Charging all direct users a modest fee to use the service that is lower than the cost of an alternative … This is often a fixed fee …

Subscription fees for direct users, instead of a one-off fee.

Freemium models, where certain aspects of a service are provided free of charge, but more complex or bespoke aspects are paid-for.

Charging secondary users of the service e.g. legal professionals, funders or insurers …

Tiered pricing for different types of users. In some cases, the same service might be available to different types of user, with more affluent users being charged more for the service to subsidise the cost for other users.

Charging for licences for a white labelled product …

Charging for insights generated by the service … An example would be charging organisations that are the subject of complaints for insight on where they need to improve …’

You can see that there might be some possibilities here but they are all going to be hard work. Hopefully, some of them will be explored in the UK or elsewhere. But, in the end, one suspects that the funder of last resort in the access to justice field is government in one shape or form. And government’s engagement is really called for in other findings of the report: ‘The full benefits of technological innovation will only be realised if individual solutions integrate to create seamless support for users. Examples of integration include linking across different stages of the customer journey and across different providers of services, whether those are commercial, not-for-profit or court providers, or regulated or unregulated providers. Further development of collaboration and trusted partnerships within the sector to ensure interoperability between individual services and, where relevant, integrations to the court system, could support this.’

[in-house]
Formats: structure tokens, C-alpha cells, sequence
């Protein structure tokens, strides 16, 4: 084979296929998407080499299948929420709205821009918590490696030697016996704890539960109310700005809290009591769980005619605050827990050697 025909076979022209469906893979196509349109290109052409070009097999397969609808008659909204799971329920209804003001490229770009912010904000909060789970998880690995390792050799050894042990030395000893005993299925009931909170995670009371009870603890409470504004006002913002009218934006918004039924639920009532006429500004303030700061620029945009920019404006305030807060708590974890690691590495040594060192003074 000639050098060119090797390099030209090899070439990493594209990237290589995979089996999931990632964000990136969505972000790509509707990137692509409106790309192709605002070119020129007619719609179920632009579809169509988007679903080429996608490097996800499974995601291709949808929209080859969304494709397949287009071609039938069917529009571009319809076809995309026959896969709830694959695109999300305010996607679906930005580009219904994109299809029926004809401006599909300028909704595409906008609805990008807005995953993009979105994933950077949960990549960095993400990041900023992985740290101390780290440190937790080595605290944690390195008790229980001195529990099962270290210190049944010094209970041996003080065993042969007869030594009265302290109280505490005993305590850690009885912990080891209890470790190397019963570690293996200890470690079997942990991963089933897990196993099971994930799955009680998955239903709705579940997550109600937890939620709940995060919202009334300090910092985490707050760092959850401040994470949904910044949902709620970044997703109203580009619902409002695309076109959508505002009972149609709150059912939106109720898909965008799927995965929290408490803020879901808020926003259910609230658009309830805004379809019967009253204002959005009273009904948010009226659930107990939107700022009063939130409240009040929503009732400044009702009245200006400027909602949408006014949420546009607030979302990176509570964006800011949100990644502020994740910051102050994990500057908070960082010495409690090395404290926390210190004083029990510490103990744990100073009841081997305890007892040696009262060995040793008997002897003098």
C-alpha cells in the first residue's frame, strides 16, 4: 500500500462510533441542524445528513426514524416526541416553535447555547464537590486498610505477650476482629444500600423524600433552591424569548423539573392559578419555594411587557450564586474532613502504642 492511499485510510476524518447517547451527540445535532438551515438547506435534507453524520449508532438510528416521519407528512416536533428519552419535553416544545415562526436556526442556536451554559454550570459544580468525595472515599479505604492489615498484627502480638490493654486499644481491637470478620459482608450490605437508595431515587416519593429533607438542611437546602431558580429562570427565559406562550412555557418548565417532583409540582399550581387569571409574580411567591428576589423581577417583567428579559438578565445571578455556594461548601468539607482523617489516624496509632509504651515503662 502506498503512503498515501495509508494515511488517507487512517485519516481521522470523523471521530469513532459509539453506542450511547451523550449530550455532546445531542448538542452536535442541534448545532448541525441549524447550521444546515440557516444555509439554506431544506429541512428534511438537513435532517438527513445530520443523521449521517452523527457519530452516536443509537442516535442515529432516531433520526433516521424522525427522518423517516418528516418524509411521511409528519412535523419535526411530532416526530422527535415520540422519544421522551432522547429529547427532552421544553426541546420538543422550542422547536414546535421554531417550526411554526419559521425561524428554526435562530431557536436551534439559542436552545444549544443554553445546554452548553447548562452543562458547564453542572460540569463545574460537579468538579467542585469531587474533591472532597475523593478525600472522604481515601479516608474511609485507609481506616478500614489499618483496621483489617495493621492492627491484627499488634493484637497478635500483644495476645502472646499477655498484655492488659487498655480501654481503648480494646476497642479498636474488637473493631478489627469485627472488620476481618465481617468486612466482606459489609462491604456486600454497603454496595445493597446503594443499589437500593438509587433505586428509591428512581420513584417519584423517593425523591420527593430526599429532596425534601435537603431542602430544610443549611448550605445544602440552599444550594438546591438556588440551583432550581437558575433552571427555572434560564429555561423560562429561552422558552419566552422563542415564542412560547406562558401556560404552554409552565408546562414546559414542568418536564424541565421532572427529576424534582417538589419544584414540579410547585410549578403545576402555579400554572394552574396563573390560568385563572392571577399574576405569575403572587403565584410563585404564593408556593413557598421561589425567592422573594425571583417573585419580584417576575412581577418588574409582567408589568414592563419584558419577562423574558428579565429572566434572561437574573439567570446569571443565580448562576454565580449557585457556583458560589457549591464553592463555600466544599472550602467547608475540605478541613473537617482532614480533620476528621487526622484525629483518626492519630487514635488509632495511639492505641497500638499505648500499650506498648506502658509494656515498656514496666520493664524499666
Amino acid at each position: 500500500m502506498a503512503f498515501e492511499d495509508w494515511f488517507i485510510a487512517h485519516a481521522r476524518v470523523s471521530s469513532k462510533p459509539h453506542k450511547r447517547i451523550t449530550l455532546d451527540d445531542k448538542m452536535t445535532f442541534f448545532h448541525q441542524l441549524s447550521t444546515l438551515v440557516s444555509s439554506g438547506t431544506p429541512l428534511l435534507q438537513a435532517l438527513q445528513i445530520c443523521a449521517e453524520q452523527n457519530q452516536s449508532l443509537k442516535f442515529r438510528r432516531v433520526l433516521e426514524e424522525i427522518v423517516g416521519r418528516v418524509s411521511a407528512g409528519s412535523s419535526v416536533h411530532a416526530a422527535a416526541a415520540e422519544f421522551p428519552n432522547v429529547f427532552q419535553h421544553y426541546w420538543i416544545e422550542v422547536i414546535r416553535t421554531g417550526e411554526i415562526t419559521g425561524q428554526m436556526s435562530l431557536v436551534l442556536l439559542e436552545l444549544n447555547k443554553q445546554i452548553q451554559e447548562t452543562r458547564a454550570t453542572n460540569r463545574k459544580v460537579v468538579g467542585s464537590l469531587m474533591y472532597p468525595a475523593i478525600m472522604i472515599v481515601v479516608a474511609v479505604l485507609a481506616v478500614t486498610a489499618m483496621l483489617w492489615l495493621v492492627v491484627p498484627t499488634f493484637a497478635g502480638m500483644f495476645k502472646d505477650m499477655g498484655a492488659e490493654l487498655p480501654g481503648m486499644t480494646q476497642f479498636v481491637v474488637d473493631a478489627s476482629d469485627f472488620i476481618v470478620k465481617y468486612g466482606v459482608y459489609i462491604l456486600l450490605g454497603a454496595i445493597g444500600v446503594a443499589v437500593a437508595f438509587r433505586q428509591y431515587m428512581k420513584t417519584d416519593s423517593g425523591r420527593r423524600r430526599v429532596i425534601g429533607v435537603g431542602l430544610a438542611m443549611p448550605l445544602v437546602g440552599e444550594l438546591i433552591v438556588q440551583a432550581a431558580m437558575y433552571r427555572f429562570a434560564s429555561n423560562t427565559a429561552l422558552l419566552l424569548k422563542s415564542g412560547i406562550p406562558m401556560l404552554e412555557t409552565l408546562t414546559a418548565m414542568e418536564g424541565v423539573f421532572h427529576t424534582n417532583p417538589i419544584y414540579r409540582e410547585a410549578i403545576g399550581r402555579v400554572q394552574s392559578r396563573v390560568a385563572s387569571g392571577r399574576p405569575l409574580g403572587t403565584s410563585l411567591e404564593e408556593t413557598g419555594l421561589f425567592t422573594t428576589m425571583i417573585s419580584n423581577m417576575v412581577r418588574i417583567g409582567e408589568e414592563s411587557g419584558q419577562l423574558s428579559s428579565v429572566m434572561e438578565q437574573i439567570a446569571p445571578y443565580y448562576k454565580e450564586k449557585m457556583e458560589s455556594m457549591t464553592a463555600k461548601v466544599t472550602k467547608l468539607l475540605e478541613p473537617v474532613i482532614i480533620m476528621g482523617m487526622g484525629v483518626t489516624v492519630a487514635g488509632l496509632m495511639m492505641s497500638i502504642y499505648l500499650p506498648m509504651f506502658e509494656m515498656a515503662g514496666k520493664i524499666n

Regulation did not, of itself, seem to be much of an obstacle to innovation. This will be reassuring to the SRA. However, the challenge raises a more fundamental question. Largely due to the Law Society’s catastrophic historic failure to deal with complaints, we have split regulation off from other areas of support for the legal profession. But, actually, the Challenge indicates very clearly that a modern regulator is not simply a prohibitor of unacceptable conduct. It is just as much an encourager of best practice. That begins to dissolve the line between a body like the Solicitors Regulation Authority and the representative body, the Law Society, and to create a competition for a role supportive of the best efforts of the profession. So, look out for Turf Wars. 

Such matters relate, however, to the domestic concerns of England and Wales. More widely, the Legal Access Challenge looks like a success that would be worth repeating elsewhere. The key issue is the right mix of flexibility and strategic foresight. If there is to be another then it could usefully begin with the list of interactive possibilities and potential funding models to identify potential mould-breakers. It wouldn’t have much to do with regulation. But who cares? It would have a lot to do with collaboration, community, partnership and leadership.